Coffee farming is an unforgiving and challenging business. Like wine grapes, coffee crops from the same farm can taste drastically different from year to year. There are a variety of main factors that contribute to a good crop:
Altitude & Sunlight
Most good Arabica coffees grow at altitudes over 2000 feet above sea level. High-elevation coffee trees only have sunlight for part of the day, slowing the development of the coffee cherries. This slower growth increases the flavor oils that give coffee “acidity” (not sour or unpleasant, it is the winey flavor that coffee connoisseurs prize). Generally, the higher the altitude, the brighter the coffee will be. Coffee trees at lower altitudes or on flat terrain are exposed to more direct sunlight, causing the coffee cherries to develop faster, resulting in less acidity and more body.
For coffee to grow properly, it must be planted in nutrient rich soil. Coffee trees need extensive supplies of nitrogen, calcium, and magnesium to stay healthy and robust. The soil should have good drainage while remaining moist at all times—trees grown in sandy soil will produce inferior coffee.
Coffee is a tropical tree and is only grown between the Tropics of Cancer and Capricorn. It requires warm temperatures year round and even the slightest frost can kill a whole crop. Sunlight and humidity are very important factors in the flavor development of a crop.
Coffee is unlike most fruits in that it will not ripen after being picked. For this reason, it can only be harvested when it is ready for processing. The coffee cherry is ready when it turns a bright red color. Often, cherries on the same branch will be different colors, so the picking must be done in stages over the course of several weeks to ensure that all of the only ripe cherries are picked.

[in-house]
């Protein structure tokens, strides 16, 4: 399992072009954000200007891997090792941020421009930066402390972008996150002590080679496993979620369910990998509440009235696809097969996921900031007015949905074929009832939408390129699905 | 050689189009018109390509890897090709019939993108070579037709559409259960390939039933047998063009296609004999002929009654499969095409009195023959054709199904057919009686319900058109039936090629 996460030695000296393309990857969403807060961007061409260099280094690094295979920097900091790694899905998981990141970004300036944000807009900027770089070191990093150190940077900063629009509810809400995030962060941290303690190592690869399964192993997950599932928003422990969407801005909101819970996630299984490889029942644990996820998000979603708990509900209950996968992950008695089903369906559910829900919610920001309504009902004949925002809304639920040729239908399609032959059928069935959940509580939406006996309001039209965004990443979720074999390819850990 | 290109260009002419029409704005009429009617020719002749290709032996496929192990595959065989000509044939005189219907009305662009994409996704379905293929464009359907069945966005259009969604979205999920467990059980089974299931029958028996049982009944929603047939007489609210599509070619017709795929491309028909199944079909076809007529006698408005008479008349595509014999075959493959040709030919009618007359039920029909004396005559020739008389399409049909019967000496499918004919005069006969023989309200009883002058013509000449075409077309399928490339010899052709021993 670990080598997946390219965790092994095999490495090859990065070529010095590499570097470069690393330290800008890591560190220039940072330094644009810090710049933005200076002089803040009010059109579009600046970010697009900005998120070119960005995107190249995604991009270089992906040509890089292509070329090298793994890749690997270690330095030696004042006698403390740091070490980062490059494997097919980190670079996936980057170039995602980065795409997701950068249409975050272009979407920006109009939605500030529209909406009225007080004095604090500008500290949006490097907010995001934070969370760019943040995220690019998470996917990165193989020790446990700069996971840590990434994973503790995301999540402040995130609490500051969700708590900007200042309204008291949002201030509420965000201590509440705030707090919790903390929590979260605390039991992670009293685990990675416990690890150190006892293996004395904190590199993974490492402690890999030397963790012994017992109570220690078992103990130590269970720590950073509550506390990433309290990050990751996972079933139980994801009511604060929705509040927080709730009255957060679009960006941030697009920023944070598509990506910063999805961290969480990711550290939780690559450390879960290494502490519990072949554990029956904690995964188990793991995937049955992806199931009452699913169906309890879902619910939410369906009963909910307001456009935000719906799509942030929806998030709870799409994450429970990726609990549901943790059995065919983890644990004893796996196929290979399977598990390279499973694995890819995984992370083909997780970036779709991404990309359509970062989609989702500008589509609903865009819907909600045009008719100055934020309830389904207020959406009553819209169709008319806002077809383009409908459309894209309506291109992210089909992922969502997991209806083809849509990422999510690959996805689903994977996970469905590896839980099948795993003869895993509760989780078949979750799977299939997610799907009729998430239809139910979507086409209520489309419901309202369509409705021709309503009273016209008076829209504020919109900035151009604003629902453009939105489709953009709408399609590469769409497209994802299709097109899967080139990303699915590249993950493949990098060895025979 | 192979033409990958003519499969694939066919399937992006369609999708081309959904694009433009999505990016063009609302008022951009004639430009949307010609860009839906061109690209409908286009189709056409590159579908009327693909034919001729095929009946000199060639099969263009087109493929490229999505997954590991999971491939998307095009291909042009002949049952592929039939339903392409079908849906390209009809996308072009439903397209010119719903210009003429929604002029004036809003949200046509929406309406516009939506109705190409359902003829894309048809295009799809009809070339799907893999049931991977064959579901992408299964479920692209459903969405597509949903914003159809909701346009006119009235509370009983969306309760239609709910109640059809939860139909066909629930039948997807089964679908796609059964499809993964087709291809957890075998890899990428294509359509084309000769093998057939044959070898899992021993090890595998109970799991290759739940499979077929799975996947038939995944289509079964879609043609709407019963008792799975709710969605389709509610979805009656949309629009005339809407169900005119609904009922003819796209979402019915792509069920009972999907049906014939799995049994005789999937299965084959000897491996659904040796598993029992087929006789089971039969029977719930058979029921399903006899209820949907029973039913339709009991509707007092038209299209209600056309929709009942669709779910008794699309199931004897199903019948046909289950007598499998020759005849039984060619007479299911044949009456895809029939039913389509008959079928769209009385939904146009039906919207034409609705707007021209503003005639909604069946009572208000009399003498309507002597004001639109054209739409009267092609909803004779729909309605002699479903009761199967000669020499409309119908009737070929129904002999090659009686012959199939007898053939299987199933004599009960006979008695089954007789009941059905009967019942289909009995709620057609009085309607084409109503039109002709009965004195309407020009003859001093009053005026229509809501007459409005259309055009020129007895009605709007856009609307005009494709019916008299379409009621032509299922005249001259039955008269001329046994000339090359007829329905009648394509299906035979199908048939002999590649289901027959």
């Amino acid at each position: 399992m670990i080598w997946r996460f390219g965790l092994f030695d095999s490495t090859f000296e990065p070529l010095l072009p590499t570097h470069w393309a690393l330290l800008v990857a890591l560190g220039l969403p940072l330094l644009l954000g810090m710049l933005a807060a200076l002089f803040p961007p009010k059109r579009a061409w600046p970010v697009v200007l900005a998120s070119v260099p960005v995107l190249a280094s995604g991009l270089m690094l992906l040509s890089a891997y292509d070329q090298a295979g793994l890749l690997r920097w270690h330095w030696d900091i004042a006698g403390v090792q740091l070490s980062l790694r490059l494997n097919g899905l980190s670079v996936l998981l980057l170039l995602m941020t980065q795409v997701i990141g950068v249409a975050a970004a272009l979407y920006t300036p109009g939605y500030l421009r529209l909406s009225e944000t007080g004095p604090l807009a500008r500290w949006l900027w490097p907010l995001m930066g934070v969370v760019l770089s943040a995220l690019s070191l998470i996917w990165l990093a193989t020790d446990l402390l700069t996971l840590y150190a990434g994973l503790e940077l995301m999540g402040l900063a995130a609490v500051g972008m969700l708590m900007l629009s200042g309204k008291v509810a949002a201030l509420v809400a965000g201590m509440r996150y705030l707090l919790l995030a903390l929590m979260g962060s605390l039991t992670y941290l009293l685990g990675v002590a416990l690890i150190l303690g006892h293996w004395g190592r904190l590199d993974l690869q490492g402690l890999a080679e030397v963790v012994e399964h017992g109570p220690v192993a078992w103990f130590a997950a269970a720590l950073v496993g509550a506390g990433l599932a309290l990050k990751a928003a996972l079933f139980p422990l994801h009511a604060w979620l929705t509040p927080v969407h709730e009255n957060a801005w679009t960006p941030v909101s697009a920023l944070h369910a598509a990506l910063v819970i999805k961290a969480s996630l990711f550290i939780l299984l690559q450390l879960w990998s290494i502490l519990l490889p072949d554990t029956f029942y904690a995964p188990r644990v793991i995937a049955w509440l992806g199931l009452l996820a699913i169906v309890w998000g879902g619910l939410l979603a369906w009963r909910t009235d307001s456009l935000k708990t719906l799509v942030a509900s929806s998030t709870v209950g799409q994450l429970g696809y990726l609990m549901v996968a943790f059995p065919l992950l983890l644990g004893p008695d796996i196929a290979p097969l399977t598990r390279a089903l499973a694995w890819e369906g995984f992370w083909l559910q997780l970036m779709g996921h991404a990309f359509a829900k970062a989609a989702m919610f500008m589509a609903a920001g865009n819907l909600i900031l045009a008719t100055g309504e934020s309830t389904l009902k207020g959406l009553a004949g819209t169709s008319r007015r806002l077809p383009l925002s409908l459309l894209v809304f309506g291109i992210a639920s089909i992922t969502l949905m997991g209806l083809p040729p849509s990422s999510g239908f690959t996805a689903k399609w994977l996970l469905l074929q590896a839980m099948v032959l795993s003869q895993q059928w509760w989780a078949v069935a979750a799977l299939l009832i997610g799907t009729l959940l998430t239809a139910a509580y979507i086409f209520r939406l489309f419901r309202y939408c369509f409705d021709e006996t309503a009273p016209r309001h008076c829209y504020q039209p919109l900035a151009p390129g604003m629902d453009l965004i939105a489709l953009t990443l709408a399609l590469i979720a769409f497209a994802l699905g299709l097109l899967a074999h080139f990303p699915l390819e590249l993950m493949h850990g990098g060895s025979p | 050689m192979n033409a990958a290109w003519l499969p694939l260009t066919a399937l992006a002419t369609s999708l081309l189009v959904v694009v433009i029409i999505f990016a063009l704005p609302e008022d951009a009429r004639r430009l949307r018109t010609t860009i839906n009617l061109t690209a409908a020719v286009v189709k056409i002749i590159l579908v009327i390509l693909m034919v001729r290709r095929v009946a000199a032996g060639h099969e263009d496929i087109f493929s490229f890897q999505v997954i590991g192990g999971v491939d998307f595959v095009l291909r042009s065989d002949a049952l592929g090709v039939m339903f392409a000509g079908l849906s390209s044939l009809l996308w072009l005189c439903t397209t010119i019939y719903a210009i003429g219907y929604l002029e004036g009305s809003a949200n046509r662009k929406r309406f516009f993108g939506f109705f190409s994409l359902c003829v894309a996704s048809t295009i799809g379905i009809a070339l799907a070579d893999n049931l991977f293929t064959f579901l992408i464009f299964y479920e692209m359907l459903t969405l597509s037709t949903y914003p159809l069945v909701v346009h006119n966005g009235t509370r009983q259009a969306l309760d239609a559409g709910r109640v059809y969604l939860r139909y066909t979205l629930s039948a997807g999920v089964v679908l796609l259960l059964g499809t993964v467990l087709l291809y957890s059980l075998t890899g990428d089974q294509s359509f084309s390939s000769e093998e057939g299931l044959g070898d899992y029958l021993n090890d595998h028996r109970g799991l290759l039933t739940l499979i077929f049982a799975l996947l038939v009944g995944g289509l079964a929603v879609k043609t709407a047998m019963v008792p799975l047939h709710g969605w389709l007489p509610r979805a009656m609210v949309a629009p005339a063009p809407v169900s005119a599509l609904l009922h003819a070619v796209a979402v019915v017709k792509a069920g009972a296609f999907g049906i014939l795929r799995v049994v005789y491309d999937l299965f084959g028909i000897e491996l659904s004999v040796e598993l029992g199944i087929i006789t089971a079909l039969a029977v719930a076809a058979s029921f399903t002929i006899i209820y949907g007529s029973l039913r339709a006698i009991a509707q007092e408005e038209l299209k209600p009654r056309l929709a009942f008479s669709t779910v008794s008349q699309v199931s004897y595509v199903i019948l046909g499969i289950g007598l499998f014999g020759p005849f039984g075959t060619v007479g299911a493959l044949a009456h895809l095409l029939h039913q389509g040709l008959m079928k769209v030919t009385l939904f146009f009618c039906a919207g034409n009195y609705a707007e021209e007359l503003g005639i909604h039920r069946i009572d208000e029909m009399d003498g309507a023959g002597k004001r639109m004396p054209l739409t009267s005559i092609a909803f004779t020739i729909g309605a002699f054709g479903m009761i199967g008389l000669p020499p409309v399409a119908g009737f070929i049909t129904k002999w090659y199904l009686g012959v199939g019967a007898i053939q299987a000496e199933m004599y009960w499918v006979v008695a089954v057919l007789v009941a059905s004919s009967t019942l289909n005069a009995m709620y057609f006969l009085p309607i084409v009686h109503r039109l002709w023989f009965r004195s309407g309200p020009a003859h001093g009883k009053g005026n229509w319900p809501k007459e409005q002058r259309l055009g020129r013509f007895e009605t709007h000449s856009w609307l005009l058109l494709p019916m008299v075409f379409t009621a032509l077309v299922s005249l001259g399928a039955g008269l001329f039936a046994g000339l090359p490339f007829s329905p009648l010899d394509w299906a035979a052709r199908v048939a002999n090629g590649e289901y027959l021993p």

After the coffee cherries have been picked, they will go through either a wet or dry process to prepare them for shipping. Wet processing is typically used for higher-quality coffees. During the first stage of this process, the coffee cherries are dumped into large water tanks. Unripe and poorly developed cherries will float, while the fruit that is ready for further processing will sink. During the next stage of processing, the first layer of skin and some pulp is removed by pressing the fruit through a screen.
The remaining layers of pulp are broken down by soaking the coffee in fermentation tanks for several days. The coffee is then washed thoroughly before drying by machine or on under the heat of the sun on raised beds.
Dry processing is a simpler method. The coffee cherries are placed on tables or patios and allowed to dry in the sun for up to 14 days. The cherries are mixed regularly with rakes so all of the cherries are evenly dried. It only takes a few improperly dried cherries to cause ferment in the coffee and ruin a batch. When the skin is dried, it is removed and the coffee moves on to be graded by hand or machine to eliminate any imperfect beans.
After processing, the dried coffee beans are packed in burlap sacks and prepared for ocean freight. Their next stop is our roasting facility, where the Production stage of their development begins.